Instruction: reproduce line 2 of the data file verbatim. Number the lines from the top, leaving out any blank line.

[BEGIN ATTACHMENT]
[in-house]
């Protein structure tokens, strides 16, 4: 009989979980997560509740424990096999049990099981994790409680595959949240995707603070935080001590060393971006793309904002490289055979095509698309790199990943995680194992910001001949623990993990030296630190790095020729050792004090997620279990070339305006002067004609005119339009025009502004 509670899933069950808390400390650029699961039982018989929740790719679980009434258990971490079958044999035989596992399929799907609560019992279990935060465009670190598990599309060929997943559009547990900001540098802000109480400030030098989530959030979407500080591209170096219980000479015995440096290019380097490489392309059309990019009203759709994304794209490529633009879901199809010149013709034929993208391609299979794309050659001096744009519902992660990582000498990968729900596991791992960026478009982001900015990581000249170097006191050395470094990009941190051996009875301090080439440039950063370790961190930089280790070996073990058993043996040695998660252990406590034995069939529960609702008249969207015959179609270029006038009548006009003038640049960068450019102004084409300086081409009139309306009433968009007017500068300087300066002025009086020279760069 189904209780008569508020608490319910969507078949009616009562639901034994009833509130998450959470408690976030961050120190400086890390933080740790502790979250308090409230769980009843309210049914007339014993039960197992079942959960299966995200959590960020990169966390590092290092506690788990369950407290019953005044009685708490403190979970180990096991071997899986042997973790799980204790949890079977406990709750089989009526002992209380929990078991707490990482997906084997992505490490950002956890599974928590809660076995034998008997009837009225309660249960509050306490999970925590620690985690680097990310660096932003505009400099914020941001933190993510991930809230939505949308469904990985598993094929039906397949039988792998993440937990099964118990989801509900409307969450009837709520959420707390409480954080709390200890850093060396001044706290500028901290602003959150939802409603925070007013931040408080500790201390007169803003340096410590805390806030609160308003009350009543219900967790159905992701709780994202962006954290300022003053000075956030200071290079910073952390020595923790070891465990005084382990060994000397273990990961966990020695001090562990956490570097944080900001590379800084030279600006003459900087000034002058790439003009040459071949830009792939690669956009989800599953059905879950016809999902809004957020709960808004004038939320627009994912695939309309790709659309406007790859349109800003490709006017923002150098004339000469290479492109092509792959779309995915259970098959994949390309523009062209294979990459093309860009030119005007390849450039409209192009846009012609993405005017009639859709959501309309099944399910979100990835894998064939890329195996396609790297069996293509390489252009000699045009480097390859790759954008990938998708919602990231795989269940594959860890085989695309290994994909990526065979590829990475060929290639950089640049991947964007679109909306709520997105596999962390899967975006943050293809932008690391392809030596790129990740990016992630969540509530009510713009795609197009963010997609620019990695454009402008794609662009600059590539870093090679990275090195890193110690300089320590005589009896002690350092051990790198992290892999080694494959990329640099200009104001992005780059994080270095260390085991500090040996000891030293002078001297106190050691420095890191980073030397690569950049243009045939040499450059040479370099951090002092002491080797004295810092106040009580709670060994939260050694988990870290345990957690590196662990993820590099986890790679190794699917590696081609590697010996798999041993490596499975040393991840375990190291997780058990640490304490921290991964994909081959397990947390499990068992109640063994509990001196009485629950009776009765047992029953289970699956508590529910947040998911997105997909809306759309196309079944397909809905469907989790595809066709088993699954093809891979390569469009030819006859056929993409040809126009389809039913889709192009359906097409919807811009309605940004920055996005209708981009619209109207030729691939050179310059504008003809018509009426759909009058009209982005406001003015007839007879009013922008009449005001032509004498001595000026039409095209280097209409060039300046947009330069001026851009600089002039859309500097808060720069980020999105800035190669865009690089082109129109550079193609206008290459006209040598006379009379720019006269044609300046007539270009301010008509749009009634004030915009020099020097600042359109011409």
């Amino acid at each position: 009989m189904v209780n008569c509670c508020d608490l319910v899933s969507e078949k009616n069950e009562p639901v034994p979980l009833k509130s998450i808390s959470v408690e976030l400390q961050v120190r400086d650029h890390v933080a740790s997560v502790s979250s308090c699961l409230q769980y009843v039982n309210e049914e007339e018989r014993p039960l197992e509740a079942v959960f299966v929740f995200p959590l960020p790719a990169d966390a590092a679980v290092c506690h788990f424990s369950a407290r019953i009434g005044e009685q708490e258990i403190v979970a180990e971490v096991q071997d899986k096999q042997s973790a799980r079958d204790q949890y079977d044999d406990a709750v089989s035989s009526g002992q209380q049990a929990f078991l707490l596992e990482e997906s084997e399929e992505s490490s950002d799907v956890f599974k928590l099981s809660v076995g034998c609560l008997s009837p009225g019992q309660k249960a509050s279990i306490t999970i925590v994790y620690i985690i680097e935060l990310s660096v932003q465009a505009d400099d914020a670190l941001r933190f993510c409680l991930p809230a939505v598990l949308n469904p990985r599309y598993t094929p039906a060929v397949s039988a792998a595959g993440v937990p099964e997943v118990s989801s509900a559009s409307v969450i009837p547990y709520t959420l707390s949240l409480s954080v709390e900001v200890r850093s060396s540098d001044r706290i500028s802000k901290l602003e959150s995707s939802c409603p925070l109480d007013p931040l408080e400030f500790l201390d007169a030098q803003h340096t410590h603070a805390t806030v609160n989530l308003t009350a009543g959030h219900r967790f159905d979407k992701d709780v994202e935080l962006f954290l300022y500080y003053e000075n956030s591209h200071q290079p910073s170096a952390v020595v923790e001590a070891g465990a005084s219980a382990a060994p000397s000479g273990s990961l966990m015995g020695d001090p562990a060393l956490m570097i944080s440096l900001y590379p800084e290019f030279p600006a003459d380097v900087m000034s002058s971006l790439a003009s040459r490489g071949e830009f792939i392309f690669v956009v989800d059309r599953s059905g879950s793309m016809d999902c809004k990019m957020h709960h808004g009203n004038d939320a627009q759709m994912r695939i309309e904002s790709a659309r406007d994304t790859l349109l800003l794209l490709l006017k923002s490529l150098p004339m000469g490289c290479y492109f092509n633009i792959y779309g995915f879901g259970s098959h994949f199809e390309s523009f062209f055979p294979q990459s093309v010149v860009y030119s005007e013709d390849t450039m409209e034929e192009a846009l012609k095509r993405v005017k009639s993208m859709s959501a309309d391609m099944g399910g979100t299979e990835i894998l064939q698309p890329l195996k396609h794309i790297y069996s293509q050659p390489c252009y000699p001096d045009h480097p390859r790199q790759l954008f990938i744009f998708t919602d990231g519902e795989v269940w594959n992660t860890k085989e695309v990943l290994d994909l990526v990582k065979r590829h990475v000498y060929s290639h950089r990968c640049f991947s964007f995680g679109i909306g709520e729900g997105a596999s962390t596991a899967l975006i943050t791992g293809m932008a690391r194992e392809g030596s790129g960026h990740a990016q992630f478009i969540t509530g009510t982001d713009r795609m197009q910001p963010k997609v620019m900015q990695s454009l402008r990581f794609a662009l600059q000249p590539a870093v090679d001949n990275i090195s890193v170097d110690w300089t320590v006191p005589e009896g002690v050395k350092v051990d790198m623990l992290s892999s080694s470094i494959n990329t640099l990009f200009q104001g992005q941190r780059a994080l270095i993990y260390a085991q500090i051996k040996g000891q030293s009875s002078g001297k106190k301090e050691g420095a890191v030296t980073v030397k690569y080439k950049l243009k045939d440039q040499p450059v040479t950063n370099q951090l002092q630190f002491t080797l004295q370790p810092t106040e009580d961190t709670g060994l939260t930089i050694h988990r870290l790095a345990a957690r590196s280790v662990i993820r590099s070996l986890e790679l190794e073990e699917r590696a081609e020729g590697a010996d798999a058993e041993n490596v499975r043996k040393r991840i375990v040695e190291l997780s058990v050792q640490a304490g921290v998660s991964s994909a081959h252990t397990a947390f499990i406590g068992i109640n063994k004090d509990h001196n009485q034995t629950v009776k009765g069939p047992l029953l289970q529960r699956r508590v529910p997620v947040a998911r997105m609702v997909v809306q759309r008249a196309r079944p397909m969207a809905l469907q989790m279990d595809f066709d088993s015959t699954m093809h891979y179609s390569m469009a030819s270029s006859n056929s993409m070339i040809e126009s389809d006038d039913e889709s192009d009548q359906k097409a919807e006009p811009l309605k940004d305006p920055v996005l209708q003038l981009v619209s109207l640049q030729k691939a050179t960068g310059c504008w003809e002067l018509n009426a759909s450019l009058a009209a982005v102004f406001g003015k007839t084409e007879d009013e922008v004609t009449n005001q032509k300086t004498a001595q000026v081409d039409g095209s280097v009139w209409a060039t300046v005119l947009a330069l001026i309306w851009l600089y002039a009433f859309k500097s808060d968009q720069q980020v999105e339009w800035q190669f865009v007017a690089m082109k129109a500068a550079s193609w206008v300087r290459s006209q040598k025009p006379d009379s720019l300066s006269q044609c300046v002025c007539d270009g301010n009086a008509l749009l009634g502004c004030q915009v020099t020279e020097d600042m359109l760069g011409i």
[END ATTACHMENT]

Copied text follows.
């Protein structure tokens, strides 16, 4: 009989979980997560509740424990096999049990099981994790409680595959949240995707603070935080001590060393971006793309904002490289055979095509698309790199990943995680194992910001001949623990993990030296630190790095020729050792004090997620279990070339305006002067004609005119339009025009502004 509670899933069950808390400390650029699961039982018989929740790719679980009434258990971490079958044999035989596992399929799907609560019992279990935060465009670190598990599309060929997943559009547990900001540098802000109480400030030098989530959030979407500080591209170096219980000479015995440096290019380097490489392309059309990019009203759709994304794209490529633009879901199809010149013709034929993208391609299979794309050659001096744009519902992660990582000498990968729900596991791992960026478009982001900015990581000249170097006191050395470094990009941190051996009875301090080439440039950063370790961190930089280790070996073990058993043996040695998660252990406590034995069939529960609702008249969207015959179609270029006038009548006009003038640049960068450019102004084409300086081409009139309306009433968009007017500068300087300066002025009086020279760069 189904209780008569508020608490319910969507078949009616009562639901034994009833509130998450959470408690976030961050120190400086890390933080740790502790979250308090409230769980009843309210049914007339014993039960197992079942959960299966995200959590960020990169966390590092290092506690788990369950407290019953005044009685708490403190979970180990096991071997899986042997973790799980204790949890079977406990709750089989009526002992209380929990078991707490990482997906084997992505490490950002956890599974928590809660076995034998008997009837009225309660249960509050306490999970925590620690985690680097990310660096932003505009400099914020941001933190993510991930809230939505949308469904990985598993094929039906397949039988792998993440937990099964118990989801509900409307969450009837709520959420707390409480954080709390200890850093060396001044706290500028901290602003959150939802409603925070007013931040408080500790201390007169803003340096410590805390806030609160308003009350009543219900967790159905992701709780994202962006954290300022003053000075956030200071290079910073952390020595923790070891465990005084382990060994000397273990990961966990020695001090562990956490570097944080900001590379800084030279600006003459900087000034002058790439003009040459071949830009792939690669956009989800599953059905879950016809999902809004957020709960808004004038939320627009994912695939309309790709659309406007790859349109800003490709006017923002150098004339000469290479492109092509792959779309995915259970098959994949390309523009062209294979990459093309860009030119005007390849450039409209192009846009012609993405005017009639859709959501309309099944399910979100990835894998064939890329195996396609790297069996293509390489252009000699045009480097390859790759954008990938998708919602990231795989269940594959860890085989695309290994994909990526065979590829990475060929290639950089640049991947964007679109909306709520997105596999962390899967975006943050293809932008690391392809030596790129990740990016992630969540509530009510713009795609197009963010997609620019990695454009402008794609662009600059590539870093090679990275090195890193110690300089320590005589009896002690350092051990790198992290892999080694494959990329640099200009104001992005780059994080270095260390085991500090040996000891030293002078001297106190050691420095890191980073030397690569950049243009045939040499450059040479370099951090002092002491080797004295810092106040009580709670060994939260050694988990870290345990957690590196662990993820590099986890790679190794699917590696081609590697010996798999041993490596499975040393991840375990190291997780058990640490304490921290991964994909081959397990947390499990068992109640063994509990001196009485629950009776009765047992029953289970699956508590529910947040998911997105997909809306759309196309079944397909809905469907989790595809066709088993699954093809891979390569469009030819006859056929993409040809126009389809039913889709192009359906097409919807811009309605940004920055996005209708981009619209109207030729691939050179310059504008003809018509009426759909009058009209982005406001003015007839007879009013922008009449005001032509004498001595000026039409095209280097209409060039300046947009330069001026851009600089002039859309500097808060720069980020999105800035190669865009690089082109129109550079193609206008290459006209040598006379009379720019006269044609300046007539270009301010008509749009009634004030915009020099020097600042359109011409």